Interstitial cystitis is an ongoing inflammation in the wall of the bladder. It is also known as painful bladder syndrome (PBS) or bladder pain syndrome (BPS).
Interstitial cystitis (IC) is not a urinary tract infection. Because IC is often mistaken for a bacterial infection, many sufferers have been treated repeatedly with antibiotics which brought no relief.
The pain of IC emanates from the bladder wall which may be damaged by pinpoint bleeding (also known as glomerulations or petechial hemorrhages) or ulcers.
In 10% of cases, Hunner's ulcers (patches of broken skin on the wall of the bladder) are present.
Interstitial cystitis causes bladder spasms, frequent urination (up to 60 times a day or more), bladder pain, and inability to control urination (incontinence). As the bladder fills, pain increases. After urination, there is some relief.
Pain can affect the lower back, upper legs, and the genitals. The lower abdomen may swell, a symptom known as "IC Belly".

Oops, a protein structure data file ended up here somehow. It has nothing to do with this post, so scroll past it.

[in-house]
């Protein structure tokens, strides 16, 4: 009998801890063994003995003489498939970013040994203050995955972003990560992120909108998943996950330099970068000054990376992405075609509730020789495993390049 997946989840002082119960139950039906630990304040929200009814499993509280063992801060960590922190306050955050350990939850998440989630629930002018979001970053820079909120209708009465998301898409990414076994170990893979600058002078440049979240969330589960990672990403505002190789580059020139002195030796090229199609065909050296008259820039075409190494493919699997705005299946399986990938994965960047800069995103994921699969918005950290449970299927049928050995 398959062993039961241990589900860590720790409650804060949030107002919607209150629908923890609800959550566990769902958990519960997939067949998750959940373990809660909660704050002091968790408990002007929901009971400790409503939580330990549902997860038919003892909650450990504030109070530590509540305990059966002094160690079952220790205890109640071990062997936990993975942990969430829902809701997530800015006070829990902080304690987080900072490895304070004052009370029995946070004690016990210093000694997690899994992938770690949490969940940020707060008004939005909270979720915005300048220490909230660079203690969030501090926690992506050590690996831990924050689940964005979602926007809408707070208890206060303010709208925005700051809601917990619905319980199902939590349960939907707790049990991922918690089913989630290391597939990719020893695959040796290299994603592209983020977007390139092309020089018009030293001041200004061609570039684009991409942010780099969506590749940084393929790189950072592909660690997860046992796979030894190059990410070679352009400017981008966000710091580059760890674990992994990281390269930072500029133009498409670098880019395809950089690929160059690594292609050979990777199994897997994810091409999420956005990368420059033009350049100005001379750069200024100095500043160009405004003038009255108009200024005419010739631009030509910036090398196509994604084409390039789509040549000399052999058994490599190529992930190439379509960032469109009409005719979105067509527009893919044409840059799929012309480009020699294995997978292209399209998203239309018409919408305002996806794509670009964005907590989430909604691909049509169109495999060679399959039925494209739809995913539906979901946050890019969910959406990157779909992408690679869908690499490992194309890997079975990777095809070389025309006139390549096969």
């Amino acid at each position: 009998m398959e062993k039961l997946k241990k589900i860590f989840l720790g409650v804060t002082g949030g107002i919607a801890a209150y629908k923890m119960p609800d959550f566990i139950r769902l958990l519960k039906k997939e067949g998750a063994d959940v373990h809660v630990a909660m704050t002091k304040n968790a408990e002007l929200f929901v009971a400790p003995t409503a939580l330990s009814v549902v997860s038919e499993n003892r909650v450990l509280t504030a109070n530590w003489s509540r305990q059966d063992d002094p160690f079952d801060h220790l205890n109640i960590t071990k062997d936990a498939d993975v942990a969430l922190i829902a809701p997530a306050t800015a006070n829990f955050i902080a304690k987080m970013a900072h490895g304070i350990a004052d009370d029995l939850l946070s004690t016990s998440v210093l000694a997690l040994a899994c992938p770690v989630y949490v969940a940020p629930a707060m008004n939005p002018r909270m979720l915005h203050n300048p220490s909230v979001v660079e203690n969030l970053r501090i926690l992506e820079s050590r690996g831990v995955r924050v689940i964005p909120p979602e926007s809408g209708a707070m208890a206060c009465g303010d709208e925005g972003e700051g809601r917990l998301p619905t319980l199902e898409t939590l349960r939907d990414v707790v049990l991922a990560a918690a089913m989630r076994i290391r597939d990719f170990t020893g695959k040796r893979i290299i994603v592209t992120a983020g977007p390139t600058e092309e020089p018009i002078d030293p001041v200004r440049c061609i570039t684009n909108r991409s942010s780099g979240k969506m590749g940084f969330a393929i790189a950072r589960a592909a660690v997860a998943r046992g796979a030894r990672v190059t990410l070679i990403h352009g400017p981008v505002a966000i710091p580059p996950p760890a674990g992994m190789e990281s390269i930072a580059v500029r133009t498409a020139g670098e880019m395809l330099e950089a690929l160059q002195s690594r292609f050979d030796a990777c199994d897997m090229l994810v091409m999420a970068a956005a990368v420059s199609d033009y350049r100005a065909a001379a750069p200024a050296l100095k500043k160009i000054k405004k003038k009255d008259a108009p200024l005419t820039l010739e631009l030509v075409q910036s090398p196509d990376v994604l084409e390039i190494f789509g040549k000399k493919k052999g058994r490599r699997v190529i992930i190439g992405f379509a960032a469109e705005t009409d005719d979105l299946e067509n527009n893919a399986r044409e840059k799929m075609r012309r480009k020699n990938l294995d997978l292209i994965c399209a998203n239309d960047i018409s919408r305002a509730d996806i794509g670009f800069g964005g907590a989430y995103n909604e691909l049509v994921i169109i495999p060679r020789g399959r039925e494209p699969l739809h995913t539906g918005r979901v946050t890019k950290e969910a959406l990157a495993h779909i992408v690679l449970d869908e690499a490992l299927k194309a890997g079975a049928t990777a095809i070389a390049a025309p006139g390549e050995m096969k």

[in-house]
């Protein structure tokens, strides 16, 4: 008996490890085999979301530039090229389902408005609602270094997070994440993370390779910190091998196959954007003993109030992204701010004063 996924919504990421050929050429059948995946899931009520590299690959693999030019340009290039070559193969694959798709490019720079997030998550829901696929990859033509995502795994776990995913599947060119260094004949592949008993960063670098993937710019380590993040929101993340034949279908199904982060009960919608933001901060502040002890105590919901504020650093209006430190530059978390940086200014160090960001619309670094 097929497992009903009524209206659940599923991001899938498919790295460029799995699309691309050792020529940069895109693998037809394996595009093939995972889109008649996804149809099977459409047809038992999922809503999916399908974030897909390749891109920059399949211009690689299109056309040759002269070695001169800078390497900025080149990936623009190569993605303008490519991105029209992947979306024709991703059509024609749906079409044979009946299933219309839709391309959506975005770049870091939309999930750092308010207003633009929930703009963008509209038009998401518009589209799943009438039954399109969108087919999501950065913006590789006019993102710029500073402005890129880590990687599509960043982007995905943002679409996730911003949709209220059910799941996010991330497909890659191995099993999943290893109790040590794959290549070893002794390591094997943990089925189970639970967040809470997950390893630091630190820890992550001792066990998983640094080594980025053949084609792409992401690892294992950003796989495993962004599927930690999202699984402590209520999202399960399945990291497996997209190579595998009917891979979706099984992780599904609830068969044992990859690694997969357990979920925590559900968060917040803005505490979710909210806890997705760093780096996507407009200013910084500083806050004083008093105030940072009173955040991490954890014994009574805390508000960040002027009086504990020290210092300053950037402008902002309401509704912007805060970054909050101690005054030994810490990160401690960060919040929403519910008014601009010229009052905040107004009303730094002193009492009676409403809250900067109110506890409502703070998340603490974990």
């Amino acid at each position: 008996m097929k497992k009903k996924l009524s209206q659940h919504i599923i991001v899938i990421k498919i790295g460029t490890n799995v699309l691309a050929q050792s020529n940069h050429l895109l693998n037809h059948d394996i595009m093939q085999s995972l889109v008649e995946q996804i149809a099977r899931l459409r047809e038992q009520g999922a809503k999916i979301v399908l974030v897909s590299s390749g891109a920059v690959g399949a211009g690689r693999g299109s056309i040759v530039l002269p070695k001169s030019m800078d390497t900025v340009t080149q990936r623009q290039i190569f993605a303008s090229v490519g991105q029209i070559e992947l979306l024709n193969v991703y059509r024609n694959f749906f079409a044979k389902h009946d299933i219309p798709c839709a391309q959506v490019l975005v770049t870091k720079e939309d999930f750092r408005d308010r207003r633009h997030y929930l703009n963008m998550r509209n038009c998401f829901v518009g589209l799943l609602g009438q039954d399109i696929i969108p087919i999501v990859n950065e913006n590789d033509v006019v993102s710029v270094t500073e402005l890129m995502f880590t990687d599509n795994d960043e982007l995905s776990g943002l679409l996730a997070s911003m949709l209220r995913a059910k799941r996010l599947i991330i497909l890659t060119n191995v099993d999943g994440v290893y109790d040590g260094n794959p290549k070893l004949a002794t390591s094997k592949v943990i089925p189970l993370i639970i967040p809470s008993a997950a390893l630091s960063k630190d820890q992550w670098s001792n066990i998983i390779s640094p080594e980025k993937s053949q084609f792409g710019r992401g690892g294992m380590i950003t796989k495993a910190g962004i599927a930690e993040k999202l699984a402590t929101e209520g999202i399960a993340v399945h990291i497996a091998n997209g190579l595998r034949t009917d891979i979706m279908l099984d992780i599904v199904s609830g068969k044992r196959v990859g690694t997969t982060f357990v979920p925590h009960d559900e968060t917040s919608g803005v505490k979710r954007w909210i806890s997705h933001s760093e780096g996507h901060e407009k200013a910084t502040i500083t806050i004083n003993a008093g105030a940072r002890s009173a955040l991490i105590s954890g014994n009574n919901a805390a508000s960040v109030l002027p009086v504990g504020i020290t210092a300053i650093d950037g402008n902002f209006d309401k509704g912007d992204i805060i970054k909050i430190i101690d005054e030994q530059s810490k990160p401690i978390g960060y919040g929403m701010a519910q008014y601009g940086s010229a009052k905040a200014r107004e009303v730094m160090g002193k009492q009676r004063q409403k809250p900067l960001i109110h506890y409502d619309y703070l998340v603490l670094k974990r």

Sexual intercourse can be painful. In women, symptoms may increase during ovulation, or around the time of their menstrual periods.
Symptoms can come and go, often for no apparent reason. They may disappear for days, weeks, even years, with no hint as to when or if symptoms will return.
Acupuncture and acupressure, biodfeedback training, cognitive therapy, electric nerve stimulation, hypnosis and physical therapy have all shown some success.
Writing in a journal may help the individual to recognize their own triggers and patterns.
Some possible triggers are foods, medicine or supplements, exercise, hormonal changes, sex and stress.
It's wise to get to know your symptoms and triggers. Then you can build safeguards against them in your life.
During a flare, avoid restrictive clothing like pantyhose or tight jeans.
Put a teaspoon of baking soda in a glass of water and drink it.
Take a warm bath, with a small amount of water in the tub, or in a sitz bath which fits over the toilet.
Apply a cold pack, heating pad or hot water bottle to the perineum (area between anus and genitals).